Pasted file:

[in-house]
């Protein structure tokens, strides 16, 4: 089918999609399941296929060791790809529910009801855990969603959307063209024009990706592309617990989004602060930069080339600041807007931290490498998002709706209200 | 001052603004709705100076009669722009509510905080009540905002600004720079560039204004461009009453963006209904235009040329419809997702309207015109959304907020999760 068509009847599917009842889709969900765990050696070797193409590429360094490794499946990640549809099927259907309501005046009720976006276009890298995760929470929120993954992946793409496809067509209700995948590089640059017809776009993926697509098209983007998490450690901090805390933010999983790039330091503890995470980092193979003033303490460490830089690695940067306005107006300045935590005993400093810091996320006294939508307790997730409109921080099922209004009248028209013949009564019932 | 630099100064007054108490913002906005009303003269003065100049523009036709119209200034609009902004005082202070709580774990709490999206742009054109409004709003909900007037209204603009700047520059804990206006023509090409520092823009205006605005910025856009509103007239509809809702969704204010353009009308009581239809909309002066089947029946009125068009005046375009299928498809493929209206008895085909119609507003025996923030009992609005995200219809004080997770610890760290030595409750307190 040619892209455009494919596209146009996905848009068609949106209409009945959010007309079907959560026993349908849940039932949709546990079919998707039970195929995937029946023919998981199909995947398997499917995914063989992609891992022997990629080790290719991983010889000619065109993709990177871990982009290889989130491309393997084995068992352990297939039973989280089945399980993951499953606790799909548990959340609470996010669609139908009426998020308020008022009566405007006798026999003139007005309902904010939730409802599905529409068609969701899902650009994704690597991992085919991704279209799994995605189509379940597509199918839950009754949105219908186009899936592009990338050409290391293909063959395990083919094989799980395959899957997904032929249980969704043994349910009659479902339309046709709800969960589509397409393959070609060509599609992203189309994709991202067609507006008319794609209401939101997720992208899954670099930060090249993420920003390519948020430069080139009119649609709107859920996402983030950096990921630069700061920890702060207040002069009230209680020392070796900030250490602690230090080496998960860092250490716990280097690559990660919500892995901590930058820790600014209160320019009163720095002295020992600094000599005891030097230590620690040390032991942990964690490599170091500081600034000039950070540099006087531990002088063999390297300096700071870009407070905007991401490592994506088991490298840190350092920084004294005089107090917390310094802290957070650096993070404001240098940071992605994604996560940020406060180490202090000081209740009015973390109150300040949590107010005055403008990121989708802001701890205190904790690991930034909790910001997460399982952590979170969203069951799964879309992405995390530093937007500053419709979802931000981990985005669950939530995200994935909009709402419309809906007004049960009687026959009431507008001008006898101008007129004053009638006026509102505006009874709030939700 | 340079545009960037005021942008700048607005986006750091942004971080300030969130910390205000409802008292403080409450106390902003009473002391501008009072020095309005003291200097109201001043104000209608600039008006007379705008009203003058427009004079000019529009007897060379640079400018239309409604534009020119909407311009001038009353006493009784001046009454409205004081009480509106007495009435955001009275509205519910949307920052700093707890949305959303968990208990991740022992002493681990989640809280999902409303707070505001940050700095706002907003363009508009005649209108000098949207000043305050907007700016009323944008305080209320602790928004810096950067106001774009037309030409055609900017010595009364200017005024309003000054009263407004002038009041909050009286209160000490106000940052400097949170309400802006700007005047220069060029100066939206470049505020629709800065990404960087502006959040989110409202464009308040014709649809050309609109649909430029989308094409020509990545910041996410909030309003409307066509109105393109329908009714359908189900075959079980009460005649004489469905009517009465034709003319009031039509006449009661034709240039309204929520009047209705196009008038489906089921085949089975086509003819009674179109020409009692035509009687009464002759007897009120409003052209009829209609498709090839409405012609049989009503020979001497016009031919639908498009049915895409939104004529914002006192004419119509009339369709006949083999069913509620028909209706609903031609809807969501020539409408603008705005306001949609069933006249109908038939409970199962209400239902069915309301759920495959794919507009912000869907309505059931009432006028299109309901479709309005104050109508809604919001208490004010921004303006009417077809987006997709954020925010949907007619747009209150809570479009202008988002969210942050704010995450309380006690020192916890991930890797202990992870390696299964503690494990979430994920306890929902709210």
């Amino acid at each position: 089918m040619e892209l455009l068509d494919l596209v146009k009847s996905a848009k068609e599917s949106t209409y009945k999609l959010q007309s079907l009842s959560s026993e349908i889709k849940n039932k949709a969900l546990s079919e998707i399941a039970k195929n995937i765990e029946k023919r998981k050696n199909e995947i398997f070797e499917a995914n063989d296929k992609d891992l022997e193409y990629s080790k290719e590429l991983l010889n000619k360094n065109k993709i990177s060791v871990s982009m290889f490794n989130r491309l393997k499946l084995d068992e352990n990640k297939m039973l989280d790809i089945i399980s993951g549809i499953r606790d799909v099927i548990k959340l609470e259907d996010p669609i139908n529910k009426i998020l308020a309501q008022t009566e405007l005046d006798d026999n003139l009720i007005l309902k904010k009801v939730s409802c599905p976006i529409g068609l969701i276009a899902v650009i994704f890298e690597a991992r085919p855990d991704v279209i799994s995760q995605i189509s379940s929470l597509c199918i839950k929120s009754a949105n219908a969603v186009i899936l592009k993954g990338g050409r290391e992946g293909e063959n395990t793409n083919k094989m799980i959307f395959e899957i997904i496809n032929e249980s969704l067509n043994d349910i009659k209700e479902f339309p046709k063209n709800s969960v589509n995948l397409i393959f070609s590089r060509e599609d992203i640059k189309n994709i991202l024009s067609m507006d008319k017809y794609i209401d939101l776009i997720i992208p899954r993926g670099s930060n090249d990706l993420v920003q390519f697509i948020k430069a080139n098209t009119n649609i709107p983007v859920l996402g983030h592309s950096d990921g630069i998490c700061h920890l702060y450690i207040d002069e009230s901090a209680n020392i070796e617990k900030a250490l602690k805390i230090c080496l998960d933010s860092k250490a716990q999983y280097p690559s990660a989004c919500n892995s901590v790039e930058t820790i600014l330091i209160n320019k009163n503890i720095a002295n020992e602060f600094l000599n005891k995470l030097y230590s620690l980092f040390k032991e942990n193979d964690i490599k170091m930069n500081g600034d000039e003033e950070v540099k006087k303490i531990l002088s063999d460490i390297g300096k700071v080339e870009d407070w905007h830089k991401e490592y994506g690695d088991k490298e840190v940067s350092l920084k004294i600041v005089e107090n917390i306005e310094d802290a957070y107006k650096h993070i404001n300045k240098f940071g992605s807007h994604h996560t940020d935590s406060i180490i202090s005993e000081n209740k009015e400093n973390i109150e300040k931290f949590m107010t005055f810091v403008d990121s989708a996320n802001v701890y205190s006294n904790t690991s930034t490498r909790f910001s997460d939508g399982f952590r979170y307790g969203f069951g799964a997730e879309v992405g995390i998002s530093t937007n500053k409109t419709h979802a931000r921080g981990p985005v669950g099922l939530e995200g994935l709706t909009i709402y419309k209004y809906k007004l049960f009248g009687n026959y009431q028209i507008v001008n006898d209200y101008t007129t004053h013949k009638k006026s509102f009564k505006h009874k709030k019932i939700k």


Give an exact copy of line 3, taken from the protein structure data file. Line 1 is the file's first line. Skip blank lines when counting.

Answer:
């Amino acid at each position: 089918m040619e892209l455009l068509d494919l596209v146009k009847s996905a848009k068609e599917s949106t209409y009945k999609l959010q007309s079907l009842s959560s026993e349908i889709k849940n039932k949709a969900l546990s079919e998707i399941a039970k195929n995937i765990e029946k023919r998981k050696n199909e995947i398997f070797e499917a995914n063989d296929k992609d891992l022997e193409y990629s080790k290719e590429l991983l010889n000619k360094n065109k993709i990177s060791v871990s982009m290889f490794n989130r491309l393997k499946l084995d068992e352990n990640k297939m039973l989280d790809i089945i399980s993951g549809i499953r606790d799909v099927i548990k959340l609470e259907d996010p669609i139908n529910k009426i998020l308020a309501q008022t009566e405007l005046d006798d026999n003139l009720i007005l309902k904010k009801v939730s409802c599905p976006i529409g068609l969701i276009a899902v650009i994704f890298e690597a991992r085919p855990d991704v279209i799994s995760q995605i189509s379940s929470l597509c199918i839950k929120s009754a949105n219908a969603v186009i899936l592009k993954g990338g050409r290391e992946g293909e063959n395990t793409n083919k094989m799980i959307f395959e899957i997904i496809n032929e249980s969704l067509n043994d349910i009659k209700e479902f339309p046709k063209n709800s969960v589509n995948l397409i393959f070609s590089r060509e599609d992203i640059k189309n994709i991202l024009s067609m507006d008319k017809y794609i209401d939101l776009i997720i992208p899954r993926g670099s930060n090249d990706l993420v920003q390519f697509i948020k430069a080139n098209t009119n649609i709107p983007v859920l996402g983030h592309s950096d990921g630069i998490c700061h920890l702060y450690i207040d002069e009230s901090a209680n020392i070796e617990k900030a250490l602690k805390i230090c080496l998960d933010s860092k250490a716990q999983y280097p690559s990660a989004c919500n892995s901590v790039e930058t820790i600014l330091i209160n320019k009163n503890i720095a002295n020992e602060f600094l000599n005891k995470l030097y230590s620690l980092f040390k032991e942990n193979d964690i490599k170091m930069n500081g600034d000039e003033e950070v540099k006087k303490i531990l002088s063999d460490i390297g300096k700071v080339e870009d407070w905007h830089k991401e490592y994506g690695d088991k490298e840190v940067s350092l920084k004294i600041v005089e107090n917390i306005e310094d802290a957070y107006k650096h993070i404001n300045k240098f940071g992605s807007h994604h996560t940020d935590s406060i180490i202090s005993e000081n209740k009015e400093n973390i109150e300040k931290f949590m107010t005055f810091v403008d990121s989708a996320n802001v701890y205190s006294n904790t690991s930034t490498r909790f910001s997460d939508g399982f952590r979170y307790g969203f069951g799964a997730e879309v992405g995390i998002s530093t937007n500053k409109t419709h979802a931000r921080g981990p985005v669950g099922l939530e995200g994935l709706t909009i709402y419309k209004y809906k007004l049960f009248g009687n026959y009431q028209i507008v001008n006898d209200y101008t007129t004053h013949k009638k006026s509102f009564k505006h009874k709030k019932i939700k």